According to a recent report, Chesapeake Energy (NYSE:CHK) is said to be considering the sale of some of its holdings in an emerging shale play in Oklahoma known as the STACK. It's a play that has started to emerge over the past year after companies like Continental Resources (NYSE:CLR) and Newfield Exploration (NYSE:NFX) pivoted their attention from other plays to focus on the STACK, while others including Devon Energy (NYSE:DVN) paid big bucks to bolster their position in that emerging play. Chesapeake Energy, however, is hoping to cash in on their optimism in order to pay down some of its multibillion-dollar debt pile.
Drilling down into the STACK
The STACK stands for the Sooner Trend Anadarko Basin Canadian and Kingfisher Counties and is an oil-rich shale play in northern Oklahoma. As the map on the slide below shows, the STACK play not only refers to its location but also to the fact that it's where the Meramec and Woodford shales are stacked on top of each other, which provides drillers with multiple layers to drill:
Because there's so much oil and gas saturating the rocks beneath this acreage, the drilling returns can be quite compelling even at current oil prices. That is because part of the equation in calculating the return is the amount of oil and gas that can be extracted, which is also known as the estimated ultimate recovery, or EUR. Newfield Exploration, for example, estimates that it will ultimately recover more than 950,000 barrels of oil equivalent per STACK well. Given the current drilling costs of around $6 million, the returns based on that EUR even at current oil prices are pretty compelling, especially against the Bakken, for example, where its EUR is 680,000 BOE while wells cost more than $11 million to complete.
It's those returns that fueled Devon Energy's decision to pay nearly $2 billion in cash and stock to buy a privately held STACK producer late last year. That company, which controlled nearly 80,000 net acres in the STACK, was generating a hefty 40% internal rate of return on STACK wells at around a $40 oil price. Meanwhile, Continental Resources said last quarter that the "Meramec wells in STACK are delivering some of the highest returns in the company," which is why it has turned its attention from the Bakken shale to drilling STACK wells.
A crowded market
Because the STACK play is one of the few that's still very profitable to drill at current commodity prices, Chesapeake Energy is reportedly looking to cash in on this enthusiasm in order to bolster its balance sheet. According to reports the company's assets in the play could be worth between $300 million to $700 million. If the assets were to fetch that higher-end value, it would put the company well on its way to hitting the upper end of its target of $500 million to $1 billion in asset sales this year.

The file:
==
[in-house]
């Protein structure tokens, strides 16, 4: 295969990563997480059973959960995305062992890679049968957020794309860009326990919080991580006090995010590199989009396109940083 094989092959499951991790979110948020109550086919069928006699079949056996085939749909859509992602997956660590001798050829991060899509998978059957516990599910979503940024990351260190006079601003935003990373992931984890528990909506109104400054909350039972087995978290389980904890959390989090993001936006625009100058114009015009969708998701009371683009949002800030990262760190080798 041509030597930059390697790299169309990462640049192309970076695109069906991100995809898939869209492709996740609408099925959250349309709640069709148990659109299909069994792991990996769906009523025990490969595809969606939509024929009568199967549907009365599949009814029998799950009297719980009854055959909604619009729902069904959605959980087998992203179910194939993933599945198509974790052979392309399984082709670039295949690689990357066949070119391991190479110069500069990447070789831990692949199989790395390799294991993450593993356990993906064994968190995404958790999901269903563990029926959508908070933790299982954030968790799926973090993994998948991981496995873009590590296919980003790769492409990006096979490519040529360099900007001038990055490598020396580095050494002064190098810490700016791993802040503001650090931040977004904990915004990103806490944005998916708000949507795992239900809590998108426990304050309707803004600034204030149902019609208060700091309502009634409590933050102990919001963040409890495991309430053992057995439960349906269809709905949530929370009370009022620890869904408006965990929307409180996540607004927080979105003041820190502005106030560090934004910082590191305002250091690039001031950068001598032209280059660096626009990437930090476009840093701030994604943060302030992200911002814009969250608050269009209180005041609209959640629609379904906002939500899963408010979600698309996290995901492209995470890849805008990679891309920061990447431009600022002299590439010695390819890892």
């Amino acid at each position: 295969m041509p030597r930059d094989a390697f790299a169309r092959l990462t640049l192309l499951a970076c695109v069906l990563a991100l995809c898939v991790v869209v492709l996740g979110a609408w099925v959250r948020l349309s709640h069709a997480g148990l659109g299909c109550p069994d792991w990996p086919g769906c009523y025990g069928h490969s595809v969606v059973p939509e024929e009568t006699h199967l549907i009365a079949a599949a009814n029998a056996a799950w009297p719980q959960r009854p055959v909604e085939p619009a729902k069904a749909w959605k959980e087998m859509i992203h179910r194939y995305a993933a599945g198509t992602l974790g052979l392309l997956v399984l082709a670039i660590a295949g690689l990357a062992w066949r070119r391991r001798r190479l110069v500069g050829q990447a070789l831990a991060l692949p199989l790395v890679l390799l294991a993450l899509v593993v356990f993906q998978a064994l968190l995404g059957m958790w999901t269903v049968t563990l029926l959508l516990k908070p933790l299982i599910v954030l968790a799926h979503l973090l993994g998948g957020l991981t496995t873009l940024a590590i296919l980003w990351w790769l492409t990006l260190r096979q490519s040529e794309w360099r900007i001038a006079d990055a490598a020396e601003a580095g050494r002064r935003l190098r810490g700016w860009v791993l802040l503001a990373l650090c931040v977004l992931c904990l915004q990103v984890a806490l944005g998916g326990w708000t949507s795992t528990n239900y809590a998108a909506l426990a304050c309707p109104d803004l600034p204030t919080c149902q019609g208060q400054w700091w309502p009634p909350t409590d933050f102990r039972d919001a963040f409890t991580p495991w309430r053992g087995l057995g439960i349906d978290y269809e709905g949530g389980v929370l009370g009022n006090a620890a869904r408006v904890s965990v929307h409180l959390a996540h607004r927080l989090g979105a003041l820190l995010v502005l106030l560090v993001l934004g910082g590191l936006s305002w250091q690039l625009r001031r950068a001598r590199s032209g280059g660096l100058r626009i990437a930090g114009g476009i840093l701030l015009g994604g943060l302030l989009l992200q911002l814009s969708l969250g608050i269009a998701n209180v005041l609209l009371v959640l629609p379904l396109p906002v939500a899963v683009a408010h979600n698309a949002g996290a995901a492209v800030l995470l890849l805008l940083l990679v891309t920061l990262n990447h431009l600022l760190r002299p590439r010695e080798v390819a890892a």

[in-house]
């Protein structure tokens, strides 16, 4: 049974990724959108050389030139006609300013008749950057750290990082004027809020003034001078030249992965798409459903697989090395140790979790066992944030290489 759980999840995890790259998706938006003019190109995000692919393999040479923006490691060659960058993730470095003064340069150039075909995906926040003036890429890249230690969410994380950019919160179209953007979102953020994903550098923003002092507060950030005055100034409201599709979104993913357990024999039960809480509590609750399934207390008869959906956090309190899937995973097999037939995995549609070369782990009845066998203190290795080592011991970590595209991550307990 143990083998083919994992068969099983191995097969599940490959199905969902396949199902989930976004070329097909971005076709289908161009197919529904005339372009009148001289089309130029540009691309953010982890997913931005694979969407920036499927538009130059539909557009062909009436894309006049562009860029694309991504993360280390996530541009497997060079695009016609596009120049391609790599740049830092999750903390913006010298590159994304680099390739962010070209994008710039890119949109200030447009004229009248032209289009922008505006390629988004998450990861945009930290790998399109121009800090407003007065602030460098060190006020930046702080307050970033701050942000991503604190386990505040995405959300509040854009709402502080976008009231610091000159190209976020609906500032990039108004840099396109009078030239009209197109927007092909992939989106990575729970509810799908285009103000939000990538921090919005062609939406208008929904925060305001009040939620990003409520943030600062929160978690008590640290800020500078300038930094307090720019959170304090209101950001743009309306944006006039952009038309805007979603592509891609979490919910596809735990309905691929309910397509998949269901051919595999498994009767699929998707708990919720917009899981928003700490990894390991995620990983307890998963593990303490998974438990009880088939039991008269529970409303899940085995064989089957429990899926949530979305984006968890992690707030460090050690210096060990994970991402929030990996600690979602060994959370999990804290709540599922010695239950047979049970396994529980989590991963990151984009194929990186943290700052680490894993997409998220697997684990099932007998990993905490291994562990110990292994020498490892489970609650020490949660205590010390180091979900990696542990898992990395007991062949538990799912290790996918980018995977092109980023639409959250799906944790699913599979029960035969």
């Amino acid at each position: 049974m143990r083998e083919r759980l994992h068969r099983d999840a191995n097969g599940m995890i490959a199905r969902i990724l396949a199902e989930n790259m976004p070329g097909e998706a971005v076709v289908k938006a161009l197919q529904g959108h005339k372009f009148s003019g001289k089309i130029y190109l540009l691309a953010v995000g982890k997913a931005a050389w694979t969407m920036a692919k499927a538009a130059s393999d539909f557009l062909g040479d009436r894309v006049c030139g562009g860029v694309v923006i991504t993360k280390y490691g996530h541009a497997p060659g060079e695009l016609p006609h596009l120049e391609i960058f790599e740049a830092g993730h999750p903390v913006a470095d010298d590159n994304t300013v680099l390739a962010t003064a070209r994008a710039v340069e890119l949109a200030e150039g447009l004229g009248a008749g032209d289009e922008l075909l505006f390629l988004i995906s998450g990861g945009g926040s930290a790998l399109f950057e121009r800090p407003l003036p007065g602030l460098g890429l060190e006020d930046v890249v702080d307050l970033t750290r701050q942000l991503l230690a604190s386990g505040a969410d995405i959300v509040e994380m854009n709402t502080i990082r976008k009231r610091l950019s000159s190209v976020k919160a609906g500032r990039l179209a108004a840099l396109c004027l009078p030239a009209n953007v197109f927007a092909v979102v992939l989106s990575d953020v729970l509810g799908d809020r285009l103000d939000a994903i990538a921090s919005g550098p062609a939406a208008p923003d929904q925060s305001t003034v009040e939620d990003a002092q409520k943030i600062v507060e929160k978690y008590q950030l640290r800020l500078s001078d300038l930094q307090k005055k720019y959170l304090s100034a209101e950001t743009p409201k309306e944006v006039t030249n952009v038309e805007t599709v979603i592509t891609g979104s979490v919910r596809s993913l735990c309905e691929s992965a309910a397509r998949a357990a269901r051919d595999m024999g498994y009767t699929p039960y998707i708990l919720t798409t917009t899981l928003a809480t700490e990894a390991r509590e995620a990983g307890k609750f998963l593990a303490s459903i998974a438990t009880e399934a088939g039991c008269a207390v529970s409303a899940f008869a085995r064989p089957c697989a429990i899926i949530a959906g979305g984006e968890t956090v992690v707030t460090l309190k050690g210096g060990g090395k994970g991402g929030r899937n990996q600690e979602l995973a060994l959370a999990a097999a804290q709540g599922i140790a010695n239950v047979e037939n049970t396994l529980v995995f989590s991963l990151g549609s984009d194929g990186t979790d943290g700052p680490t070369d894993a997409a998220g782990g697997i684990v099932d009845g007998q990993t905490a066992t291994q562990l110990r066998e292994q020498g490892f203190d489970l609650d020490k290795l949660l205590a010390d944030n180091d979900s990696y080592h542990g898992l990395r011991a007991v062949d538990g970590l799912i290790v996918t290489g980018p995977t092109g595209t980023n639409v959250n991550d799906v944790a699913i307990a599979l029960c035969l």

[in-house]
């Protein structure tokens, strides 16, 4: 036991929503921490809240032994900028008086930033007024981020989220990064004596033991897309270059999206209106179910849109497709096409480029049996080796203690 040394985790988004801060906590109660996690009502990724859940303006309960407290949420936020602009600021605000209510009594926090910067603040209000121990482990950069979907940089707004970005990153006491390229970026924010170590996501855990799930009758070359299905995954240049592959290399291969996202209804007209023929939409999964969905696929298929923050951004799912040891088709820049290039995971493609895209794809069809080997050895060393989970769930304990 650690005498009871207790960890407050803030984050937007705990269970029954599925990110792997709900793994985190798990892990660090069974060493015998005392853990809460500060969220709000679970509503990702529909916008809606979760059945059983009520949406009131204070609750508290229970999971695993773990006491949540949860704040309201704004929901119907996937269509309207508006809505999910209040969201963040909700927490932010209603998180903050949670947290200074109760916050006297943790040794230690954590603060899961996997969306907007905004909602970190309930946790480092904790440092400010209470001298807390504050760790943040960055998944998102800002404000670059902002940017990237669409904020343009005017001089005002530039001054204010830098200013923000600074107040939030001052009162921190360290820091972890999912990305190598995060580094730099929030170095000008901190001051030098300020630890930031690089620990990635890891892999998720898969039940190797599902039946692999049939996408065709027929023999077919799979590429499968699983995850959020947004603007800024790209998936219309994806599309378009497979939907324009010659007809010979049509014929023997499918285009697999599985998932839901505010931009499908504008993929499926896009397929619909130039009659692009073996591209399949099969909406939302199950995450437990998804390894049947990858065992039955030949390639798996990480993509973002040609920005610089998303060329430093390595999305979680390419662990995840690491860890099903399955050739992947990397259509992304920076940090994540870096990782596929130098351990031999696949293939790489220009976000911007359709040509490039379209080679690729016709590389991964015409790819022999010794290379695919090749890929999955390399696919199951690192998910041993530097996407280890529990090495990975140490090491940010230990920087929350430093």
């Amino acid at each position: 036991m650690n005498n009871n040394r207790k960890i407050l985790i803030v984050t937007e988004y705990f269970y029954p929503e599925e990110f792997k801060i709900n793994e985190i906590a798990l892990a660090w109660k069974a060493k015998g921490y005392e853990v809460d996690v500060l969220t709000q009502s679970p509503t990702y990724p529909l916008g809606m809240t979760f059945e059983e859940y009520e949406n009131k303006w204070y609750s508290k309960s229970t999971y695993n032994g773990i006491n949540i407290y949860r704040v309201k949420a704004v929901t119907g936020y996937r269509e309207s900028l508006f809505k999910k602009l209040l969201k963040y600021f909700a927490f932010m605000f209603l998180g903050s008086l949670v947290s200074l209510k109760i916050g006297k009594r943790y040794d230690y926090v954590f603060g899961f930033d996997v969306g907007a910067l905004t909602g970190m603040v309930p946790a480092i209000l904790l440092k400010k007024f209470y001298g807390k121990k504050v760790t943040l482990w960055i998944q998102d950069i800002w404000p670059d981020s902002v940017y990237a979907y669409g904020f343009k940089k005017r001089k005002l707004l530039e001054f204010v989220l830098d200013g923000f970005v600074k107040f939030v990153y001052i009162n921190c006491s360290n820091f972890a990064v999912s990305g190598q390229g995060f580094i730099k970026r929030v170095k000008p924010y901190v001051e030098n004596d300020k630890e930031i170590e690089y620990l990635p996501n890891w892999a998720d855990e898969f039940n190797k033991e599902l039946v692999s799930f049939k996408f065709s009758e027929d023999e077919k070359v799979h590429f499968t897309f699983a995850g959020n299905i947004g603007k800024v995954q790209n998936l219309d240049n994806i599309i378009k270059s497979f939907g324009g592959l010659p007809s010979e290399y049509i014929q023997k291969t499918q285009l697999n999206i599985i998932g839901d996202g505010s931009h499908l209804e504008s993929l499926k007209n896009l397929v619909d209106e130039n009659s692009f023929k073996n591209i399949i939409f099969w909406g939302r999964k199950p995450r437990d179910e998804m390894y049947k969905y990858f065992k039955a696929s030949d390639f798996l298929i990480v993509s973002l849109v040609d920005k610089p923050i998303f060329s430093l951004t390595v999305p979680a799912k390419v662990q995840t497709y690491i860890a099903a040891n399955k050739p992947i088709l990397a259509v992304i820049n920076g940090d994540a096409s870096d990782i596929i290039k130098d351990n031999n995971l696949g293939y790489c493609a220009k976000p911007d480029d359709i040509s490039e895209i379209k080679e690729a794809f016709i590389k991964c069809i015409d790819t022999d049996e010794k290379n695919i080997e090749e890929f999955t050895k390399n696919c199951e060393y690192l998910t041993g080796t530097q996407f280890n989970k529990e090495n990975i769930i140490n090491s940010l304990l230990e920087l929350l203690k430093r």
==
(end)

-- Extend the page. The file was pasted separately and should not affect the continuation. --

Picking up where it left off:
Having said all that, the company is facing some stiff competition because other beleaguered oil and gas companies are also hoping to cash in on the STACK in order to pay down their own debt, including upstream master limited partnership Vanguard Natural Resources (NASDAQOTH:VNRSQ). In Vanguard's case, it is seeking cash to pay down its credit facility, and is dangerously close to hitting its borrowing limit. As of the end of last year, Vanguard Natural Resources had borrowed $1.69 billion of its $1.8 billion in available credit, which is a real problem considering that its banks will redetermine that borrowing base next month. Vanguard Natural Resources is hoping to cash in on its STACK assets just in time to pay down its facility so that it has more wiggle room should its banks reduce its borrowing capacity by a meaningful amount.
Desperate sellers are a potential problem for Chesapeake Energy because it could result in the company not fetching as high a valuation as it would like from its position. Furthermore, most of the would-be buyers, including Continental Resources, Newfield Exploration, and Devon Energy, are pretty strapped for cash right now, leaving them less inclined to pay big bucks for additional acreage given that their own balance sheets are under pressure.
The crash in crude prices has torpedoed the valuations of oil and gas assets, making it tough for deeply indebted companies to sell assets to pay down debt. That's forcing companies to look to sell their more valuable properties, with the STACK play among the few that hold a premium valuation today. That's both good and bad news for Chesapeake Energy because it would like to capture that premium valuation. However, it's not the only company looking to cash in while the asset is hot. With a growing number of STACK assets hitting the market, it might weigh down the value of Chesapeake's position, especially if sellers are desperate and buyers are constrained, which would hamper its ability to make a real dent in its debt.